Published: June 1, 2009 By

Blurry telescope image

Viewing worlds here, near and far, CU scholars seek answers

With his usual irreverence, the author Bill Bryson recently ruminated on the origin of life. “It is possible that events and conditions that led to the rise of life on Earth are not quite as extraordinary as we like to think,” Bryson wrote. “Still, they were extraordinary enough, and one thing is certain; they will have to do until we find some better.”

The issues Bryson raises for general audiences in “A Short History of Nearly Everything” can be expressed as questions with which experts grapple:

Is there life on other planets? How should we seek it? Do we know enough about what constitutes “life” even to know it if we see it? And how do we know that weird, alternative forms of life don’t exist right here, right now on Earth? Finally, how would evidence of other life affect humans’ view of their place in the cosmos?

Scholars in astrophysics, astrobiology, microbiology and philosophy at the University of Colorado are leading the search for answers.

The search for extra-terrestrial life made headlines again last August, as NASA’s Cassini orbiter swept past Saturn’s moon Enceladus, which has been described as a 310-mile-wide ice ball. Near its south pole, Enceladus has geysers that spout water vapor and particles of ice, gas and trace organic compounds.

Where there is water, perhaps there is life. But the evidence from Enceladus is inconclusive.

Bruce Jakosky, professor of geological sciences and associate director of science at CU’s Laboratory for Atmospheric and Space PhysicsBruce Jakosky is among those underscoring that fact. A professor of geological sciences and associate director of science at CU’s Laboratory for Atmospheric and Space Physics, he also directs the university’s Center for Astrobiology.

One interpretation of the available data is that Enceladus has liquid water. Another view is that it’s frozen solid. Even if liquid water did, in fact, exist on Enceladus, it is not clear that the orb meets all three environmental conditions thought to be necessary for life: liquid water, access to carbon and other biochemical building blocks, and an energy source to drive metabolism.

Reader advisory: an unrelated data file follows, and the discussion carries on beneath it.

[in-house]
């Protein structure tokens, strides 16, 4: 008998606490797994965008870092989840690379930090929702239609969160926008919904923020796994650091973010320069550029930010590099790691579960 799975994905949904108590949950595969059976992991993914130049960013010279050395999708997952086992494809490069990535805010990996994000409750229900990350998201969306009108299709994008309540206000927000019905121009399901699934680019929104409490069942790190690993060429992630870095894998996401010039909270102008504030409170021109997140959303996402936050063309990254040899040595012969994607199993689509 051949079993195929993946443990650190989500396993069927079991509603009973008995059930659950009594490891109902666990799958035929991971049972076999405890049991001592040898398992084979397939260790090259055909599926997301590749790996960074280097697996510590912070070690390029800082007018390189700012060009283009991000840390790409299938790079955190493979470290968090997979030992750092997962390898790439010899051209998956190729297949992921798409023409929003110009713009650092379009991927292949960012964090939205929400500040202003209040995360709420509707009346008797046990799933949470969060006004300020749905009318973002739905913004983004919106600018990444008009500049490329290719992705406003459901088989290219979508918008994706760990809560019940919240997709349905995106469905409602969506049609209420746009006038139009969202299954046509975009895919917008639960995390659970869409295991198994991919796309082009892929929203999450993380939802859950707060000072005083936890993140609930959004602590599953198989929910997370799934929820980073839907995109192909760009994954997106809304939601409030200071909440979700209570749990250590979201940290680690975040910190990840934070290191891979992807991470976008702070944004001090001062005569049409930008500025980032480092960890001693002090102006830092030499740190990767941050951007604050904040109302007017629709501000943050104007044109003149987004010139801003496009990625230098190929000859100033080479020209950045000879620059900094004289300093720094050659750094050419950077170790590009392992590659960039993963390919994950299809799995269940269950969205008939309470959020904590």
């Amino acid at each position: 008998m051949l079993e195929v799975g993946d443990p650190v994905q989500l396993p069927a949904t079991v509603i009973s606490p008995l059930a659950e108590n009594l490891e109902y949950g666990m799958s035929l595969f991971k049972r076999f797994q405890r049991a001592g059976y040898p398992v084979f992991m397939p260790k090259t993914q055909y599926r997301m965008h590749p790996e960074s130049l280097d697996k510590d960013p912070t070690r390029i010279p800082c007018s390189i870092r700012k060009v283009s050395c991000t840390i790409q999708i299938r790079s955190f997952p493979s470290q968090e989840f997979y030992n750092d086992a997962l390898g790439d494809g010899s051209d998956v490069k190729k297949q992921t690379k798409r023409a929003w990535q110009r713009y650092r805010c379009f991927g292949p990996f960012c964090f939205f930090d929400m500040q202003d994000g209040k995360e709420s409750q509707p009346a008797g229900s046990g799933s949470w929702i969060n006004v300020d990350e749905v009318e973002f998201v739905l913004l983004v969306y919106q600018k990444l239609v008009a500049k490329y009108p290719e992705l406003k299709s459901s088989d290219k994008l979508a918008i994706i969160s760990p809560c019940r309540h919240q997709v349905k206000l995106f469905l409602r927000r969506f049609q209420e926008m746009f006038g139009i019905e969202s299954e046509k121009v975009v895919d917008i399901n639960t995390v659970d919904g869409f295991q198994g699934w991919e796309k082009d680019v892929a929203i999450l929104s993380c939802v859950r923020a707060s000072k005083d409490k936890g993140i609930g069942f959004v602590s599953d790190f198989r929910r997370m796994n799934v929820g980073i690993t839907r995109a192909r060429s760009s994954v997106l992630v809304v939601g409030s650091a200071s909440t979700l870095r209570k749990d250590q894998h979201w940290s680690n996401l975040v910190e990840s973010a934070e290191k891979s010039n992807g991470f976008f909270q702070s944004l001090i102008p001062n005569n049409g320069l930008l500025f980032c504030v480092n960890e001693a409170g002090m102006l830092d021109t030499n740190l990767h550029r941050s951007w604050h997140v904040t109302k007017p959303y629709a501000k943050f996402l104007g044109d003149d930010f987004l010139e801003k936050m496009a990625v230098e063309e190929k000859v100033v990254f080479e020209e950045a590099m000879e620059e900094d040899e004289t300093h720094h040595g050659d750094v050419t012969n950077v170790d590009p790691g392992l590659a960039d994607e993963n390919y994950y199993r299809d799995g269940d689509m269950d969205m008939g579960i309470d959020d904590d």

Jakosky and Susan Kieffer of the University of Illinois, Urbana, made those points in a June 2008 article in the prestigious journal Science. They noted inconclusive evidence on the existence of liquid water, of all of the right biochemical building blocks, and of an appropriate source of metabolic energy.

“It has not been conclusively demonstrated that Enceladus meets any of the three key environmental conditions necessary to support life,” they wrote.

In the search for life beyond Earth, Jakosky’s focus often turns to Mars. “Mars appears to meet (or to have met at various times in the past) all of the environmental requirements necessary for life,” Jakosky writes in his book “Science, Society, and the Search for Life in the Universe.” He has been involved in several NASA missions to Mars, and is involved in the planning for future missions.

Jakosky is, in fact, the principal investigator of the largest research contract ever awarded to the University of Colorado at Boulder. Last fall, NASA selected CU’s Laboratory for Atmospheric and Space Physics to lead a $485 million orbiting space mission slated to launch in 2013 to probe the past climate of Mars, including its potential for harboring life over the ages.

But our solar system is only one potential site for other life, and the universe is mighty big. As long as humans search for life, they might as well take a good look around the interstellar neighborhood.